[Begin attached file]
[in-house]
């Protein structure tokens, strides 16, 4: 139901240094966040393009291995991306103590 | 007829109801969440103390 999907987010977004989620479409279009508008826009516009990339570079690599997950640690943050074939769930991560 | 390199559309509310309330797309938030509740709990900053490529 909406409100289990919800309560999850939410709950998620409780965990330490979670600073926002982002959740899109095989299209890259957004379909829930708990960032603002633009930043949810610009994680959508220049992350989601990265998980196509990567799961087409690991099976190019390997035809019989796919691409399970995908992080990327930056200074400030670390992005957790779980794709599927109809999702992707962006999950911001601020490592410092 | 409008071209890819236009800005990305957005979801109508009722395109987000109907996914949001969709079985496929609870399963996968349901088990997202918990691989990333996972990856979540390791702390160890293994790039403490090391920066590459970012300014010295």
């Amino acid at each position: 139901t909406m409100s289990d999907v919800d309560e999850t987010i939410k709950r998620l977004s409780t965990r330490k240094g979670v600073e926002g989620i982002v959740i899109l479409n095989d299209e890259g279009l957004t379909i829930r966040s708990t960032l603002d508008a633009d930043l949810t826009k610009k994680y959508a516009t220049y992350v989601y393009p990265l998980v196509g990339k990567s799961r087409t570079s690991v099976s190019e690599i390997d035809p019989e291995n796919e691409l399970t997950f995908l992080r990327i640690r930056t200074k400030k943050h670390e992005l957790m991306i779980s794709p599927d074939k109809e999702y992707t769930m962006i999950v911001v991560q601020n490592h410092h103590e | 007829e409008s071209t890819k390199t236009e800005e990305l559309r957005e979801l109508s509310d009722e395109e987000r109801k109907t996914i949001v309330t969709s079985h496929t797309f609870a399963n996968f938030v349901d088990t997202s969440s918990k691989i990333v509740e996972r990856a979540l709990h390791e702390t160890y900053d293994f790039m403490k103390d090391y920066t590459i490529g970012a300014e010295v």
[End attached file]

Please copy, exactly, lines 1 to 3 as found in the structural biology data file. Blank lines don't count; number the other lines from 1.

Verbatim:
[in-house]
């Protein structure tokens, strides 16, 4: 139901240094966040393009291995991306103590 | 007829109801969440103390 999907987010977004989620479409279009508008826009516009990339570079690599997950640690943050074939769930991560 | 390199559309509310309330797309938030509740709990900053490529 909406409100289990919800309560999850939410709950998620409780965990330490979670600073926002982002959740899109095989299209890259957004379909829930708990960032603002633009930043949810610009994680959508220049992350989601990265998980196509990567799961087409690991099976190019390997035809019989796919691409399970995908992080990327930056200074400030670390992005957790779980794709599927109809999702992707962006999950911001601020490592410092 | 409008071209890819236009800005990305957005979801109508009722395109987000109907996914949001969709079985496929609870399963996968349901088990997202918990691989990333996972990856979540390791702390160890293994790039403490090391920066590459970012300014010295």
């Amino acid at each position: 139901t909406m409100s289990d999907v919800d309560e999850t987010i939410k709950r998620l977004s409780t965990r330490k240094g979670v600073e926002g989620i982002v959740i899109l479409n095989d299209e890259g279009l957004t379909i829930r966040s708990t960032l603002d508008a633009d930043l949810t826009k610009k994680y959508a516009t220049y992350v989601y393009p990265l998980v196509g990339k990567s799961r087409t570079s690991v099976s190019e690599i390997d035809p019989e291995n796919e691409l399970t997950f995908l992080r990327i640690r930056t200074k400030k943050h670390e992005l957790m991306i779980s794709p599927d074939k109809e999702y992707t769930m962006i999950v911001v991560q601020n490592h410092h103590e | 007829e409008s071209t890819k390199t236009e800005e990305l559309r957005e979801l109508s509310d009722e395109e987000r109801k109907t996914i949001v309330t969709s079985h496929t797309f609870a399963n996968f938030v349901d088990t997202s969440s918990k691989i990333v509740e996972r990856a979540l709990h390791e702390t160890y900053d293994f790039m403490k103390d090391y920066t590459i490529g970012a300014e010295v």